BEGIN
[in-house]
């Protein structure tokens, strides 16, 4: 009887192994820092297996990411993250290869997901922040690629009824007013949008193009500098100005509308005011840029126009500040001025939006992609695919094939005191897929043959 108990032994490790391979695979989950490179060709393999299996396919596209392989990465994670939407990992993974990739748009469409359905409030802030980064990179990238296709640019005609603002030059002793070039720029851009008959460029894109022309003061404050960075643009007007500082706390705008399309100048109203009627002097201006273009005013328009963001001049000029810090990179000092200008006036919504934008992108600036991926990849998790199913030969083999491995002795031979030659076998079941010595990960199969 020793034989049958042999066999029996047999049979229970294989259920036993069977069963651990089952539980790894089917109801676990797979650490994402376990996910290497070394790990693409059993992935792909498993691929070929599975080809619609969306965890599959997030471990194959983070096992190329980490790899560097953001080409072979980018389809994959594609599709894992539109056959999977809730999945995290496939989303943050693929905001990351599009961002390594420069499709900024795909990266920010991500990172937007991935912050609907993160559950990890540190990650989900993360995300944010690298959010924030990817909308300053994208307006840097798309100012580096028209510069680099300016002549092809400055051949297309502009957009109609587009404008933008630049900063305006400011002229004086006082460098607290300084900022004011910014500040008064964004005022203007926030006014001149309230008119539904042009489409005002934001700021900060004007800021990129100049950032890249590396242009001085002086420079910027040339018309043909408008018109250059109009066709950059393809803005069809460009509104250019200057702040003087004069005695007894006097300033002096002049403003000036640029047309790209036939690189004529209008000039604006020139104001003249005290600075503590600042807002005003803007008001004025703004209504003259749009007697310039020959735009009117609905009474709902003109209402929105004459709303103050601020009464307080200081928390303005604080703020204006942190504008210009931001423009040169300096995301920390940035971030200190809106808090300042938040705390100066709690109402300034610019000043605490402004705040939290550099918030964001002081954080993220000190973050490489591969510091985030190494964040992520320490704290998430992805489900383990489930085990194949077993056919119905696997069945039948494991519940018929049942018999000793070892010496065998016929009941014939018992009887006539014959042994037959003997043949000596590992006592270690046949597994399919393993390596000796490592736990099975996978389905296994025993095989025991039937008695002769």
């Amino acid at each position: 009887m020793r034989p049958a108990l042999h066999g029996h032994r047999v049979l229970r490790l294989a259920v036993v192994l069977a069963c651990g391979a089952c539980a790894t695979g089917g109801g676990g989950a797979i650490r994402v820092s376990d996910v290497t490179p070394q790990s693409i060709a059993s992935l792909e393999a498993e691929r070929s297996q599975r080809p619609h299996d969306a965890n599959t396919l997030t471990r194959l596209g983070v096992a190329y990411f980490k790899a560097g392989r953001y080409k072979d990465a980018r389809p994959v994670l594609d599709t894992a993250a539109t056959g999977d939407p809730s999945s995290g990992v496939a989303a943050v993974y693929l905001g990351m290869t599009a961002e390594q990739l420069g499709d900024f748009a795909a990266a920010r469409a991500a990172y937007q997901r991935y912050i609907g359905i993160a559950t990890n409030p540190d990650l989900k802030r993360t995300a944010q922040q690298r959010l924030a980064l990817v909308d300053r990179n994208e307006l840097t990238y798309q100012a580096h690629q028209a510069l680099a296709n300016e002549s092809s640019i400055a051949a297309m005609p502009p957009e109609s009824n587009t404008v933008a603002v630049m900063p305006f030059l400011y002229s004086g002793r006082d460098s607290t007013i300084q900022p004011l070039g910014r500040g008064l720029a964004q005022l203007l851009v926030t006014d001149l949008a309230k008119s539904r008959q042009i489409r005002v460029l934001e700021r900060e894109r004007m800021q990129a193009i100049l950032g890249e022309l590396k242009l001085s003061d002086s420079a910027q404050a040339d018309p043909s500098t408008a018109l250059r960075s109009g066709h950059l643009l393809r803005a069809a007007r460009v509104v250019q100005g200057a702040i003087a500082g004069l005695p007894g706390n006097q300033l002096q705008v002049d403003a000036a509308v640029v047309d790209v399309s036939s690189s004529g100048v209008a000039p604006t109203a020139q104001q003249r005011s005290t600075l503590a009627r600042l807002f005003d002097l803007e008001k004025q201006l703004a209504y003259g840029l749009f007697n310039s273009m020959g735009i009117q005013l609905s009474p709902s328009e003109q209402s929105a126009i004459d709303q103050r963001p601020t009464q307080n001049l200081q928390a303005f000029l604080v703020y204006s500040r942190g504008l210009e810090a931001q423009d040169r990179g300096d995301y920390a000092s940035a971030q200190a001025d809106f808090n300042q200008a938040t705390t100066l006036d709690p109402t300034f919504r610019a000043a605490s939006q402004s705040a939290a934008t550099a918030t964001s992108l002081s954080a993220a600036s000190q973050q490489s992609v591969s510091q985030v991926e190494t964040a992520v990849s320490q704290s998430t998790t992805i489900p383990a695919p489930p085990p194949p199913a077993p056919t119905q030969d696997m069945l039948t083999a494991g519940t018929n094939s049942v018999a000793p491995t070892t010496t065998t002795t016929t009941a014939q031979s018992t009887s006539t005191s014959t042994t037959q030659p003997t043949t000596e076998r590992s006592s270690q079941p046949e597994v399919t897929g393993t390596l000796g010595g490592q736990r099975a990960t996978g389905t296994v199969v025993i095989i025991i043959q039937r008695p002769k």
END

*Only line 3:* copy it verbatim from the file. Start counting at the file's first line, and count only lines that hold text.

């Amino acid at each position: 009887m020793r034989p049958a108990l042999h066999g029996h032994r047999v049979l229970r490790l294989a259920v036993v192994l069977a069963c651990g391979a089952c539980a790894t695979g089917g109801g676990g989950a797979i650490r994402v820092s376990d996910v290497t490179p070394q790990s693409i060709a059993s992935l792909e393999a498993e691929r070929s297996q599975r080809p619609h299996d969306a965890n599959t396919l997030t471990r194959l596209g983070v096992a190329y990411f980490k790899a560097g392989r953001y080409k072979d990465a980018r389809p994959v994670l594609d599709t894992a993250a539109t056959g999977d939407p809730s999945s995290g990992v496939a989303a943050v993974y693929l905001g990351m290869t599009a961002e390594q990739l420069g499709d900024f748009a795909a990266a920010r469409a991500a990172y937007q997901r991935y912050i609907g359905i993160a559950t990890n409030p540190d990650l989900k802030r993360t995300a944010q922040q690298r959010l924030a980064l990817v909308d300053r990179n994208e307006l840097t990238y798309q100012a580096h690629q028209a510069l680099a296709n300016e002549s092809s640019i400055a051949a297309m005609p502009p957009e109609s009824n587009t404008v933008a603002v630049m900063p305006f030059l400011y002229s004086g002793r006082d460098s607290t007013i300084q900022p004011l070039g910014r500040g008064l720029a964004q005022l203007l851009v926030t006014d001149l949008a309230k008119s539904r008959q042009i489409r005002v460029l934001e700021r900060e894109r004007m800021q990129a193009i100049l950032g890249e022309l590396k242009l001085s003061d002086s420079a910027q404050a040339d018309p043909s500098t408008a018109l250059r960075s109009g066709h950059l643009l393809r803005a069809a007007r460009v509104v250019q100005g200057a702040i003087a500082g004069l005695p007894g706390n006097q300033l002096q705008v002049d403003a000036a509308v640029v047309d790209v399309s036939s690189s004529g100048v209008a000039p604006t109203a020139q104001q003249r005011s005290t600075l503590a009627r600042l807002f005003d002097l803007e008001k004025q201006l703004a209504y003259g840029l749009f007697n310039s273009m020959g735009i009117q005013l609905s009474p709902s328009e003109q209402s929105a126009i004459d709303q103050r963001p601020t009464q307080n001049l200081q928390a303005f000029l604080v703020y204006s500040r942190g504008l210009e810090a931001q423009d040169r990179g300096d995301y920390a000092s940035a971030q200190a001025d809106f808090n300042q200008a938040t705390t100066l006036d709690p109402t300034f919504r610019a000043a605490s939006q402004s705040a939290a934008t550099a918030t964001s992108l002081s954080a993220a600036s000190q973050q490489s992609v591969s510091q985030v991926e190494t964040a992520v990849s320490q704290s998430t998790t992805i489900p383990a695919p489930p085990p194949p199913a077993p056919t119905q030969d696997m069945l039948t083999a494991g519940t018929n094939s049942v018999a000793p491995t070892t010496t065998t002795t016929t009941a014939q031979s018992t009887s006539t005191s014959t042994t037959q030659p003997t043949t000596e076998r590992s006592s270690q079941p046949e597994v399919t897929g393993t390596l000796g010595g490592q736990r099975a990960t996978g389905t296994v199969v025993i095989i025991i043959q039937r008695p002769k």